Wednesday, April 15, 2015

Book Review 346: Serpent on the Rock

SERPENT ON THE ROCK: Backstabbing, Lying, Embezzling, Cover-ups, Just Another Day on Wall Street in History’s Biggest Corporate Swindle, by Kurt Eichenwald. 503 pages, Broadway paperback, $15.95

For a time, and despite a weird, poisonous managerial culture, Bache was the largest American stock brokerage, but that did not earn it prestige, not even by the loose standards by which Wall Street awards esteem. It did not earn it money, either.

So when some financial leaders — I am looking at you, Jamie Dimon — assert that regulation restricts size, and size is good for America’s financial health, it is worth asking, Oh,yeah? What about Bache?

Although Bache was big, slow and stupid, it was not especially dishonest. A low bar but something.

Not until Reagan and deregulation created opportunities. Just as he said lowering taxes would do.

The opportunities for robbery were especially alluring in the selling of limited partnerships. Although Bache eventually failed, no one ever faced criminal charges, so New York Times reporter Kurt Eichenwald did not have the easy ride of mining indictments and trial transcripts. But he did become a repository for document dumps by distressed employees (some of whom were honest) and victims. We have to take him, in large part, on trust, but he seems reliable.

The Rock in “Serpent on the Rock” is Prudential, the giant —but not big enough to compete effectively in an unregulated environment — insurance combine. It thought it needed a brokerage, and Bache was desperate to be acquired.

Prudential had a solid reputation, lots of capital and a huge pool of potential victims, er, clients.

Bache as a whole never performed, but Prudential’s incompetent management had no clue what to do about that. And the one place it never bothered to look for trouble was the Direct Investment Group, which was marketing billions of dollars in limited partnerships as safe. They were not.

Pru never looked because Direct Investment was reporting strong profits, feeding bonuses upstream; and on Wall Street you can get away with anything as long as you feed bonuses to your superiors.

Even the most minimally competent manager could have spotted DIG as a problem, because one manager of partnerships it was working with in a big way was VMS, and anybody who read The Wall Street Journal in the late ‘80s was alerted to the dangerous state of VMS.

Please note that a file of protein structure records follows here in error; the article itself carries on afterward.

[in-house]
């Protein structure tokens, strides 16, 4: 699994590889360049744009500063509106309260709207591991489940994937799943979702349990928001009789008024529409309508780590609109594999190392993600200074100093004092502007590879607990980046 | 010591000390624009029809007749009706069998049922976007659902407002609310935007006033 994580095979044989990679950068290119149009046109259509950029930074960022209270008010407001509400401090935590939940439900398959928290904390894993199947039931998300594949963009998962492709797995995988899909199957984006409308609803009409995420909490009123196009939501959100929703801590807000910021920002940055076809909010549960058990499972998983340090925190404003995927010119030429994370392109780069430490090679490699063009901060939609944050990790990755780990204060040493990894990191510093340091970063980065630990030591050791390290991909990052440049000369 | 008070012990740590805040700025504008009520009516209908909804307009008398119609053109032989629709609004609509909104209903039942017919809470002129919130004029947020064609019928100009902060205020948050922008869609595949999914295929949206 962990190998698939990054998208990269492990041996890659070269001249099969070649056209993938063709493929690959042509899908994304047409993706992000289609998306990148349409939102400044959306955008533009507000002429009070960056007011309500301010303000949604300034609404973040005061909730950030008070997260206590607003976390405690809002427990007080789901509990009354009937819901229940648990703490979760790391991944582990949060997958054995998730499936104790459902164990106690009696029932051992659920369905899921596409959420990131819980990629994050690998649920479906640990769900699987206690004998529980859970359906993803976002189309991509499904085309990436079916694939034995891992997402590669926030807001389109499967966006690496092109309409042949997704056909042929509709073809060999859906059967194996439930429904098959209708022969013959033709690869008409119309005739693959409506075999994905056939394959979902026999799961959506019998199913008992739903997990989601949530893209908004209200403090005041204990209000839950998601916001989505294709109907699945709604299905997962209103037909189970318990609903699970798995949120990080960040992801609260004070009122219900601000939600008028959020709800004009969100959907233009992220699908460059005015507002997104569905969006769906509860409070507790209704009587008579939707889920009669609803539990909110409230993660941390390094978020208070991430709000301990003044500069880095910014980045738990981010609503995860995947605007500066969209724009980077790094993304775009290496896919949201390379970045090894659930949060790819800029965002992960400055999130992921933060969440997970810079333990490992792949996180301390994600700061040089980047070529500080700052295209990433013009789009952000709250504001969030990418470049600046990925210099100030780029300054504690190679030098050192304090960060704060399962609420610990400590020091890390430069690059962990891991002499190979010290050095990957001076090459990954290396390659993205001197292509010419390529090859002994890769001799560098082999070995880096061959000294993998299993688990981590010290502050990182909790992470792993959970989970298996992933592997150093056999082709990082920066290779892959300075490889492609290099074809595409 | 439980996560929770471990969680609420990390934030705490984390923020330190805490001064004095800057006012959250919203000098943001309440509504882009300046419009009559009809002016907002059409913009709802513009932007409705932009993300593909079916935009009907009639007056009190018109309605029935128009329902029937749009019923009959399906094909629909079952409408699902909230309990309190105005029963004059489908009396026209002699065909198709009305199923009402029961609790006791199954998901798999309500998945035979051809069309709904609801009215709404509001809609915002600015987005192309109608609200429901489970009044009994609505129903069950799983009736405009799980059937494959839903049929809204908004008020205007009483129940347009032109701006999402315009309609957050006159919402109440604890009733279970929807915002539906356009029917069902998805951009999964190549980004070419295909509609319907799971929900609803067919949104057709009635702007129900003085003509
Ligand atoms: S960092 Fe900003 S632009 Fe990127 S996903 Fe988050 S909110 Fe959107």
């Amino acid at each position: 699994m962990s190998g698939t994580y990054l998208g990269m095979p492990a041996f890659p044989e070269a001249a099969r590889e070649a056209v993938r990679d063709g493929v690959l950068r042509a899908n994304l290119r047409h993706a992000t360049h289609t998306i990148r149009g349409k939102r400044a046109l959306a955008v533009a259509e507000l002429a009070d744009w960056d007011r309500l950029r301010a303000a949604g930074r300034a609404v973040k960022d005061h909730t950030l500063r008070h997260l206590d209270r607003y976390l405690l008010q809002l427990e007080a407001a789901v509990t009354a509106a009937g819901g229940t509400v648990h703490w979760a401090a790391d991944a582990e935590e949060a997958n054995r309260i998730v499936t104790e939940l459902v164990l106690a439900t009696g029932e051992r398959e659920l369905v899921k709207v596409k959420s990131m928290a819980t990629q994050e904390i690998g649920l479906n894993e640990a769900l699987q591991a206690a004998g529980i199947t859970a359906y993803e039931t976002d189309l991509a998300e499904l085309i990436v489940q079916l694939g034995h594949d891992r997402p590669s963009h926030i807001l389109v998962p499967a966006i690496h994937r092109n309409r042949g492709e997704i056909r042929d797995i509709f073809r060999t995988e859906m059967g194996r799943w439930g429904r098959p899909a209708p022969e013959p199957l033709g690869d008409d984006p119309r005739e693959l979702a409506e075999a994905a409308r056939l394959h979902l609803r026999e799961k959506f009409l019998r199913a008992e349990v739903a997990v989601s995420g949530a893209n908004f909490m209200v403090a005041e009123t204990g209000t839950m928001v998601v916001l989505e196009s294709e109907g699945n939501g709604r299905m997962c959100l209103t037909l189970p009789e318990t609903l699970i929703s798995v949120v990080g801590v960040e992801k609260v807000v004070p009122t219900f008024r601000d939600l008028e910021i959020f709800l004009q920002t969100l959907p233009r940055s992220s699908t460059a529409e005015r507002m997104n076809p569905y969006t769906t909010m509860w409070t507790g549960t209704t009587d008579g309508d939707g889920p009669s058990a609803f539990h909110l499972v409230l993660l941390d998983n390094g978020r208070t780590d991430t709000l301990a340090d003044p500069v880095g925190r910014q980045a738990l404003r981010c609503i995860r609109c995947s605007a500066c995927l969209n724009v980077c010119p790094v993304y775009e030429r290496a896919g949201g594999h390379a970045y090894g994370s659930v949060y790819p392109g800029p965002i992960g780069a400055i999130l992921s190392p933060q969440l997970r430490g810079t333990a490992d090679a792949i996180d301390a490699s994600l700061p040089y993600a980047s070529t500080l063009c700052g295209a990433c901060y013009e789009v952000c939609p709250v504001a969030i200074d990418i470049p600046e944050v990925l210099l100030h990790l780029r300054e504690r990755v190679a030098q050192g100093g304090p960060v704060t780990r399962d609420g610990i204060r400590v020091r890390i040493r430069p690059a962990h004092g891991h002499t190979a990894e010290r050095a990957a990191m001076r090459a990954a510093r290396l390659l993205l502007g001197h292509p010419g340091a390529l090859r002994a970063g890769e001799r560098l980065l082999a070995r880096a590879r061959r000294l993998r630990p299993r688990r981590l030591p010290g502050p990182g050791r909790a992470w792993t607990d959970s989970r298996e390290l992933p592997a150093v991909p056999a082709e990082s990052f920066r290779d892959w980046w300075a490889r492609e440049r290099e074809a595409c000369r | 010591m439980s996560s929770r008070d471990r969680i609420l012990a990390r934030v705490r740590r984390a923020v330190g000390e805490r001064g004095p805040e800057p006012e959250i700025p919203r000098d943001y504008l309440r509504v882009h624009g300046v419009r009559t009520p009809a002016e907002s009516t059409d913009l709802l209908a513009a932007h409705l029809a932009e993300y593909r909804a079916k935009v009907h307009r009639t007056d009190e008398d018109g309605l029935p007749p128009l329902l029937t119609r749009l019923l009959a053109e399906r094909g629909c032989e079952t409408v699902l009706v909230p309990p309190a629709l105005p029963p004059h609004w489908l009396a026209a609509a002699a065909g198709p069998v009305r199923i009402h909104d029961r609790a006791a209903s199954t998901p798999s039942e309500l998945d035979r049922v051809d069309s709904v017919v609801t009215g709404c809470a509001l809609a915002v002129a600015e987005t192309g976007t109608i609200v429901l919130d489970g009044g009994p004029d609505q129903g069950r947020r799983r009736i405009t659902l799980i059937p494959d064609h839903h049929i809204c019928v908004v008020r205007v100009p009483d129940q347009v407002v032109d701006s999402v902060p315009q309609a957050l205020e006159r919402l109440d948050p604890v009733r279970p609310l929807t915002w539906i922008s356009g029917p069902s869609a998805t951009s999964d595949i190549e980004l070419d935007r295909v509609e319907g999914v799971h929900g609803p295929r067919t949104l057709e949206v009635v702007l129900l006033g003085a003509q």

When the crash came, years later, investors who relied on the stellar reputation of the Prudential lost most of their money. The ones who had bought VMS limited partnerships usually lost all of it.

It takes a while for Eichenwald to set the stage, but when he finally does, “Serpent on the Rock” turns from an interesting to a compelling story. It turns out Prudential’s reputation was phony, and the big company screwed its customers as enthusiastically as Bache ever had.

And got away with it.







Sunday, April 12, 2015

Keeping bankers honest

UPDATE: In case you think I am mistaken about the dishonesty and incompetence of bankers in general and JPMorganhase in particular, read this.

                                                                        * * *

I don't know whether to laugh or to cry over this Bloomberg News story about how the world's biggest bank is going to use a computer screen to find "rogue employees."

A February memo from executives including Chief Operating Officer Matt Zames urged employees to flag compliance concerns to managers and reminded them that scandals hurt bonuses for everyone. Dedicated whistle-blower phone lines and e-mail addresses were created for workers to raise issues anonymously.

“The problem we saw last year in FX and the other unacceptable events have implications beyond just a one-time fine,” according to the memo, a copy of which was obtained by Bloomberg News. “They damage our reputation.”
The only meaningful words in those paragraphs were  "scandals hurt bonuses for everyone."

If we look back at notable Wall Street scandals, we find that few were not obvious to anyone who bothered to look. No subtleties that only a computer could spot were involved.

Let's stroll down memory lane and recall some moral plagues of finance:

In the early '90s, Prudential-Bache was revealed to have bilked hundreds of thousands of mostly unsophisticated investors by selling them corrupt limited partnerships. The victims, of course, were surprised, but the managers? Hardly. The head of partnership sales had a record of accepting unethical side deals from general partners, and one of the principal general partners was an ex-con who served time for embezzling from a bank.

A bit later, Nick Leeson destroyed Barings Bank with fraudulent derivatives trades. Were the executives surprised? They shouldn't have been. Leeson had been refused a broker's license in the UK for fraud on his application. So Barings sent him to Asia and put him in charge.

About 10 years after that, AIG failed, but was buoyed up by the Treasury. The problem was in a unit that had written insurance on debt swaps that totaled hundreds of billions of dollars. Were the executives surprised? They shouldn't have been, since they were never asked to set aside any reserves for these policies.

In all three of these examples, the misbehavior was in units that were reporting large profits. The executives supposed to oversee these departments were enjoying bonuses based on the hot performance.

I don't care if Jamie Dimon does hire 2,300 "compliance officers." In most big financial scandals, somebody in compliance had asked questions. Somebody who didn't get on the bonus gravy train. In each case, that somebody was ignored (and sometimes disciplined or dismissed) by someone who was in Wall Street's bonus army.

So what Dimon is doing is a waste of money ($730 million, according to Bloomberg). If Dimon was serious about playing by the rules, he would do two things: